The definition of psychology is referred to as an investigation of various mental processes and how a person behaves, (Kowalski & Weston, 2011). Psychology in itself has developed many schools of thought over the years. Below, this paper will discuss psychology’s schools of thought as well as the biological foundations of behavior that accompany it.
The four main perspectives of psychology are psychodynamic, behaviorism, evolutionary, and cognitive. Beginning with the psychodynamic theory, this was developed by Sigmund Freud. This perspective upholds three principles. First, a person’s actions are primarily determined by beliefs, emotions, and underlying desires. Second, most of this process is unconscious. Lastly, the mental processes conflict with each other, consequently resulting in a compromise between motivations. Thus, this would make the psychological chain of events unknown, (Kowalski & Weston, 2011).
The second perspective of psychology is behaviorism. Behaviorism began with Ivan Pavlov early in the twentieth century. This theory explores the idea that behavior is determined and affected by the environment. For example, you get food poisoning at a restaurant and your behavior towards eating at that restaurant makes your stomach churn just as if you were sick all over again. This is an acquired reaction as a result of getting sick. Behaviorists, such as B.F. Skinner suggested that behavior can simply be understood through acquired reactions and that it is merely a product of the experience, (Kowalski & Weston, 2011).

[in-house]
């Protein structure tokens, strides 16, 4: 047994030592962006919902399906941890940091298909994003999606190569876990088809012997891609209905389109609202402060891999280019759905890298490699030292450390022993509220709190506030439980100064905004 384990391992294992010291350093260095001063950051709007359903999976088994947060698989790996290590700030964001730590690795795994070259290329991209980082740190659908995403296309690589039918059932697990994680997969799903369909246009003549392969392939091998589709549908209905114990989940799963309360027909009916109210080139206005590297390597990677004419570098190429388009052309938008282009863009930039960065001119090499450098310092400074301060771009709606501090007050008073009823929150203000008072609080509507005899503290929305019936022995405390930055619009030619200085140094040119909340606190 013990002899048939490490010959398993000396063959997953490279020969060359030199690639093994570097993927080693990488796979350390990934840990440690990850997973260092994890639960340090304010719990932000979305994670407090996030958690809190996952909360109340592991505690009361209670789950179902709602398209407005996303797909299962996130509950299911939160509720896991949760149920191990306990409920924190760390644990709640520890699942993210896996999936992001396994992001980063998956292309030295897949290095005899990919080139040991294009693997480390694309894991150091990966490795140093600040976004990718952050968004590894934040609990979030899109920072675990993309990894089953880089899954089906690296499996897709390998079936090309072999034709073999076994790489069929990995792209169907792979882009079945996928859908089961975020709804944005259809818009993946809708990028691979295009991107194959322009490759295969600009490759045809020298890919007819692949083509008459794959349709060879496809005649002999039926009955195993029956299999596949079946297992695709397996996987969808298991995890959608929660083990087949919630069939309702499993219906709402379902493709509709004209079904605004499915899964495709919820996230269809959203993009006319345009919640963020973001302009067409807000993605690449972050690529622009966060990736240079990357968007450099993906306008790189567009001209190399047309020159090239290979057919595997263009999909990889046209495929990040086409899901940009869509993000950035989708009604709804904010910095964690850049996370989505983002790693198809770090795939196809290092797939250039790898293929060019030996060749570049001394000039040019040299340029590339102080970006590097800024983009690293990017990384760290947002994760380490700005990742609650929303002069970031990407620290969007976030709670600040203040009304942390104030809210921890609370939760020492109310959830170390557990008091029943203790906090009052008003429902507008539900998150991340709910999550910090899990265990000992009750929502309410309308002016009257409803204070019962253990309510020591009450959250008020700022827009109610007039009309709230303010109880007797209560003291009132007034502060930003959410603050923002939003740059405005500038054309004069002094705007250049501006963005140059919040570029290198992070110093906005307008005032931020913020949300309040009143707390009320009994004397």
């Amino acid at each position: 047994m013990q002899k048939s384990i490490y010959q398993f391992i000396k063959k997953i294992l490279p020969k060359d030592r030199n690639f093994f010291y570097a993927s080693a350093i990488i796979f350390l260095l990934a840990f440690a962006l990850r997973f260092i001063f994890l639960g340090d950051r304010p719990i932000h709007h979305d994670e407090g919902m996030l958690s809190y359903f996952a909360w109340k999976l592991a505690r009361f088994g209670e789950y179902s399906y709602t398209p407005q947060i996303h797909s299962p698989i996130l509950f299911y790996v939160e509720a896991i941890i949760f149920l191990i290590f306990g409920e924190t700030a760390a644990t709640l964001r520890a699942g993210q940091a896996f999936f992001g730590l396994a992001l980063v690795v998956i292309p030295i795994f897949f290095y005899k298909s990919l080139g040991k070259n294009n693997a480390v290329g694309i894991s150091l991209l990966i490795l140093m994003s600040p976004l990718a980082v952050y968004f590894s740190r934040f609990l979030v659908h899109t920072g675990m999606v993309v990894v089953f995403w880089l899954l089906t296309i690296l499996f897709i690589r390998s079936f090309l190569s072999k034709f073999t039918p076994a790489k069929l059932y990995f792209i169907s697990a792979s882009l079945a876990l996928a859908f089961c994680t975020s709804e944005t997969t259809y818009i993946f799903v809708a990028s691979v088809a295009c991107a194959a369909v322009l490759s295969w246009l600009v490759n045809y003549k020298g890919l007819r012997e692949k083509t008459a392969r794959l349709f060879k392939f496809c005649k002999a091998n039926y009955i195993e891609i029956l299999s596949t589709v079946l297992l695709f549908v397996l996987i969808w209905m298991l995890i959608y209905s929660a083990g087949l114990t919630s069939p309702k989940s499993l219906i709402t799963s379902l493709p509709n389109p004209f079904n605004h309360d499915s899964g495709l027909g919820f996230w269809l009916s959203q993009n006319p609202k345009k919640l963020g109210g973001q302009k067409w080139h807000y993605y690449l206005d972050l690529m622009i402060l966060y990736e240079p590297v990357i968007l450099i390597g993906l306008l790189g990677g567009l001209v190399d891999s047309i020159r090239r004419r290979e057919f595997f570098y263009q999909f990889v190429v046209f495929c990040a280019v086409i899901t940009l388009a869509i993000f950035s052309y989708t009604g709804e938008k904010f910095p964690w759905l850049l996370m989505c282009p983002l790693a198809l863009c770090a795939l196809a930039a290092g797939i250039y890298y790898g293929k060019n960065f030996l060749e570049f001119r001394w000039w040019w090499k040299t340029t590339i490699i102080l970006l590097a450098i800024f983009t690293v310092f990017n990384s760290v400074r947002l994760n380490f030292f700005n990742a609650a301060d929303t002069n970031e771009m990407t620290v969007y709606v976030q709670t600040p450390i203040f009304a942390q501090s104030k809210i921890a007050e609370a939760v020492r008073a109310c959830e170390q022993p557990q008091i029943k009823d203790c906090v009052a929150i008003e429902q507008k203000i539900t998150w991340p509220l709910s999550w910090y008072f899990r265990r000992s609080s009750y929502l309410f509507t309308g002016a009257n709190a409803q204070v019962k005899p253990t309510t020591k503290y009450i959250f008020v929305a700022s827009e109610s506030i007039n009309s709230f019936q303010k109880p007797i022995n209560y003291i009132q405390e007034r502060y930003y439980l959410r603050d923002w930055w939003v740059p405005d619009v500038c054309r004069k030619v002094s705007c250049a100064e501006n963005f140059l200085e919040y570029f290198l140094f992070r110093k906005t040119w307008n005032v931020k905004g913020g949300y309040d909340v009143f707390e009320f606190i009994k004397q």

The third perspective is evolutionary. This perspective, whose roots originated with Charles Darwin, believes that our behavior is the result of our ancestors. These traits, as evolutionary psychologists believe, aided in the survival and reproduction of our descendants. Thus, our behavior has evolved through a natural selection of traits that assist us with acclimating to our surroundings, (Kowalski & Weston, 2011).
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